Getting to Mars takes more than rockets.
Hundreds of people are working on the logistics of sending astronauts to the red planet, from staying fit to entertainment on the long ride. Among them is Florida Poly rising Junior Payton Barnwell, who spent the summer testing the optimal conditions to grow plants in space.
It’s familiar territory for Payton, who is already studying space radiation at the University thanks to a $12,000 grant from the NASA Space Consortium. This time, though, her lab is actually at Cape Canaveral.
“I’m one of several interns from across the country bringing all types of backgrounds to this research, including microbiology, horticulture and nanotechnology. It’s really shown me the power of having a diverse team,” Payton says.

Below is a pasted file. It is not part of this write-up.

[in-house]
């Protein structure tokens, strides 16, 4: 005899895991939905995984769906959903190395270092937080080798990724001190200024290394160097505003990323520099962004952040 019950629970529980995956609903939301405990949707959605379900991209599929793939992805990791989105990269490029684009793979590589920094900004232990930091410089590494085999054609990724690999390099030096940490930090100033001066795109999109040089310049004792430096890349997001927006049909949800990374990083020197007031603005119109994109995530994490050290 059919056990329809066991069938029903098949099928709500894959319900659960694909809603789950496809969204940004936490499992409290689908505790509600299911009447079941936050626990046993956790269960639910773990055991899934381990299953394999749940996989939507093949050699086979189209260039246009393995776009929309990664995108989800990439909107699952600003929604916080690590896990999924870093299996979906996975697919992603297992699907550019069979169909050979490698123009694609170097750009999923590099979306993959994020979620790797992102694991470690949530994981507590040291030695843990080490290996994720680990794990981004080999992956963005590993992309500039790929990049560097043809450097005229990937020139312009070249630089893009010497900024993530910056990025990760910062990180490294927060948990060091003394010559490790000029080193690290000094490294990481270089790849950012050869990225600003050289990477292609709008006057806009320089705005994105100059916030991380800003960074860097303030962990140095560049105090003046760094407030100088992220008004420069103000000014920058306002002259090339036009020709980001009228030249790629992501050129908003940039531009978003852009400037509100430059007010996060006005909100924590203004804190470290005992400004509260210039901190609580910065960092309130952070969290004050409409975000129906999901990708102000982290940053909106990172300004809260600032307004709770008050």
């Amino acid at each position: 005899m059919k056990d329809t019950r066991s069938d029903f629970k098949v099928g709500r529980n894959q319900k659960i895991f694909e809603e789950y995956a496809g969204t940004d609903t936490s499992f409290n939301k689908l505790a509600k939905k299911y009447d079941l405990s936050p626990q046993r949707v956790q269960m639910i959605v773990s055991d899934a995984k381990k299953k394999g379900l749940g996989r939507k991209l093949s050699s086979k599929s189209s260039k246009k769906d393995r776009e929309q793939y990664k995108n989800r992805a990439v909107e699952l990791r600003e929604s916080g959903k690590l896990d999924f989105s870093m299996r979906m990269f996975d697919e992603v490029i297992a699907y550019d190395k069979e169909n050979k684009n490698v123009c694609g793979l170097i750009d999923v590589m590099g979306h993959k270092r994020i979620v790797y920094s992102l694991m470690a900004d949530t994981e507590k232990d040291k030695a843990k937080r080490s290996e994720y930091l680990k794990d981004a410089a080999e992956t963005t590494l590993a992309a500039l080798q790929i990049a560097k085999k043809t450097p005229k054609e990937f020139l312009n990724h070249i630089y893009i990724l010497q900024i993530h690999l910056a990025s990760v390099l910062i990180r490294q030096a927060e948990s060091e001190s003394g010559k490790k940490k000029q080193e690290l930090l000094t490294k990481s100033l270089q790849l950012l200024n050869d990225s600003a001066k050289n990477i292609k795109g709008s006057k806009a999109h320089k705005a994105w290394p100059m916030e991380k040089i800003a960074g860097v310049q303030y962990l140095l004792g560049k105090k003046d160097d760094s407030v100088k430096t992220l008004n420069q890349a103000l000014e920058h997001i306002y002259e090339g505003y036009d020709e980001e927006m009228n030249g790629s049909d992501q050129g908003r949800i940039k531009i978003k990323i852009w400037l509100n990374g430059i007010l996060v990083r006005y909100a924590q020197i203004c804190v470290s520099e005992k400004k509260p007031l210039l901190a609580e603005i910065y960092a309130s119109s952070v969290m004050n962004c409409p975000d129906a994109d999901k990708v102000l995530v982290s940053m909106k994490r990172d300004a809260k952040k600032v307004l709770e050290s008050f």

The experiments involve using different light sources to test the durability and viability of various species of lettuce and other vegetables. Throughout the summer, Payton has learned the exact science of measuring, cataloguing and analyzing the results of these experiments. The best results will be replicated on the International Space Station. Payton says she was already familiar with the spectrum of light waves central to these experiments because of classes at Florida Poly.
Working around NASA property has brought other advantages. Payton has toured launch pads, shared a room with Buzz Aldrin and Jeff Bezos, experimented in negative temperatures and even had lunch with astronaut Bob Cabana, director of NASA’s John F. Kennedy Space Center.
“I thought going into this I would just be sitting in a lab looking at plants, but it’s opened up experiences I never thought possible,” Payton says.
The Mechanical Engineering major highly suggests pursuing a NASA internship to anyone who wants to make change in the space industry.
“There are so many ways to apply your major and it’s a great place to work. This is America’s space port; there’s nothing else like it,” she says.